- summer 2009 (Note that we do not capitalize the names of seasons.)
Dean of the Faculty Make sure to include "the."
emeritus This term denotes that a retired individual has retained a rank or title. Place it immediately after the person's title (e.g., Professor Emeritus of History Fredric L. Cheyette; Fredric L. Cheyette, professor emeritus of history).
first-year students Do not use the terms "freshman" or "freshmen," which readers might interpret as sexist.
Five College Consortium / Five Colleges, Inc. Always spell out the word "Five"; do not use the numeral 5. Never hyphenate "Five College."
hyperlinks If you want to insert a link into your online text, don't insert it in a separate phrase such as "Click here" or "Follow this link." Instead, insert it directly into the phrase that best describes the linked page (e.g., "The Mead Art Museum will be open this week.")
magazine (See Amherst magazine.)
Mount Holyoke College Never abbreviate "Mount" as "Mt.," except in the college's Web page address (www.mtholyoke.edu) and email addresses.
museum names The following are the official names of the museums and similar attractions owned by or associated with Amherst College:
- the Amherst Center for Russian Culture
- Amherst College Archives and Special Collections
- the Beneski Museum of Natural History
- Bassett Planetarium
- the Eli Marsh Gallery
- the Emily Dickinson Museum (which comprises The Homestead and The Evergreens)
- the Folger Shakespeare Library
- the Mead Art Museum
names of people In general, after first reference, refer to a person by his or her last name only (e.g., Jane Doe '12 becomes Doe; Professor of Economics Daniel Barbezat becomes Barbezat). In some cases—such as when multiple people in an article have the same last name or the tone of an article is casual or personal—it might be best to use first names. In any case, be consistent within an article or publication; do not, for example, refer to faculty members by last names and students by first names.
Reunion See Alumni Holiday and Reunion.
times Here are examples of the formats we use for times of day:
- 3:30 a.m.; 3:30 p.m. (Note that "a.m." and "p.m." are lowercase, with periods.)
- 3 a.m.; 3 p.m. (Note that when a time is exactly on the hour, we don't include the colon and minutes.)
- 1:15 to 3:15 a.m.; 1:15 to 3:15 p.m. (Note that when both times are a.m. or both times are p.m., we write "a.m." or "p.m." only after the second time.)
- 9:15 a.m. to 3:15 p.m.; 9:15 p.m. to 3:15 a.m. (Note that when one time is a.m. and the other is p.m., we make this clear.)
- 3:30 in the morning; 3:30 in the afternoon (Note that including "a.m." or "p.m." would be redundant here.)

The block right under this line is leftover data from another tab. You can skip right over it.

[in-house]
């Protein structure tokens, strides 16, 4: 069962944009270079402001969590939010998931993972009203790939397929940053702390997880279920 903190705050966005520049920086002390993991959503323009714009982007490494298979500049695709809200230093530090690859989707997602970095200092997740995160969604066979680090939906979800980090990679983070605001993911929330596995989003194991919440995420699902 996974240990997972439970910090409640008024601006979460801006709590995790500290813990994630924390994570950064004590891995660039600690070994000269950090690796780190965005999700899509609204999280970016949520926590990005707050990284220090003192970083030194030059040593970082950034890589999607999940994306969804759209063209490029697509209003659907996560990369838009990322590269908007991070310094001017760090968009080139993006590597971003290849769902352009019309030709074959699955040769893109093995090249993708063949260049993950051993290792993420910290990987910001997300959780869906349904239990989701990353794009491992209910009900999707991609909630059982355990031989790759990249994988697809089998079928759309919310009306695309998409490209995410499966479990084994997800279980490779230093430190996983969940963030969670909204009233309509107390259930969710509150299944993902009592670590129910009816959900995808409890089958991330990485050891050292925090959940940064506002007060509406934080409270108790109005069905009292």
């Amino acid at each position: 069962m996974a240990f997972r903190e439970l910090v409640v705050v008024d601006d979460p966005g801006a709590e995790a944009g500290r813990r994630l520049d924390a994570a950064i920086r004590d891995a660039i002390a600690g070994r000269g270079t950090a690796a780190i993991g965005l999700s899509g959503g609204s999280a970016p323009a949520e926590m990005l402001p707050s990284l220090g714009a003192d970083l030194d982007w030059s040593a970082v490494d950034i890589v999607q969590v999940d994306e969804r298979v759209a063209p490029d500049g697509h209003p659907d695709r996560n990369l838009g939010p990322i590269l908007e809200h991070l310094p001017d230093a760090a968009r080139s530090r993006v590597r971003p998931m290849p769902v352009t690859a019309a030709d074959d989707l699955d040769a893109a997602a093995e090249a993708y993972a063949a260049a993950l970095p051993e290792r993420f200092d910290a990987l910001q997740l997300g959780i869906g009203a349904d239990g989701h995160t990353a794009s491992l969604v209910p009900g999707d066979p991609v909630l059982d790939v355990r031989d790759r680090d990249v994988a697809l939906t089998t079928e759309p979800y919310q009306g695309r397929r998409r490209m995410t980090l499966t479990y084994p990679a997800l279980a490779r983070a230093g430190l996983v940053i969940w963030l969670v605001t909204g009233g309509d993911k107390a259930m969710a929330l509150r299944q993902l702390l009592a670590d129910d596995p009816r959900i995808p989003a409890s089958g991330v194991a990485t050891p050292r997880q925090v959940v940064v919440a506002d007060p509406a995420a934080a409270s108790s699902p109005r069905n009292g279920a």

- noon; midnight (Note that, to avoid confusion, we do not refer to these as "12 p.m." and "12 a.m." Also note that "12 noon" and "12 midnight" would be redundant.)
Town of Amherst Use this phrase to distinguish the town from the College, and capitalize "Town." Ordinarily, a reference to a small town would include the state (e.g., "the Sugar Loaf, N.Y., resident"), but in College publications, it is understood that Amherst College and the Town of Amherst are in Massachusetts, so the state need not be listed.
University of Massachusetts Amherst / UMass Though many universities use hyphens or commas between the names of the universities and their cities, notice that in this case, there is neither a hyphen nor a comma between "Massachusetts" and "Amherst." The abbreviation "UMass" can be used after first reference, if the tone of the article is not especially formal. Do not put the abbreviation entirely in capital letters ("UMASS"), as this would imply that each letter stands for a separate word.
upperclass students This term refers to students in the sophomore, junior and senior classes (but be aware that, in some contexts, it could be erroneously interpreted as referring to students from higher socioeconomic classes). Do not hyphenate "upperclass," and do not use the terms "upperclassman" or "upperclassmen," as readers might consider this sexist. (See first-year students.)
the (World Wide) Web / Web page / Web feed / website / webcam / webcast Note the capitalization (or lack thereof) and spacing (or lack thereof) for each of these phrases. Also, note that "the Web" is not synonymous with "the Internet"; the Internet includes more than just the Web.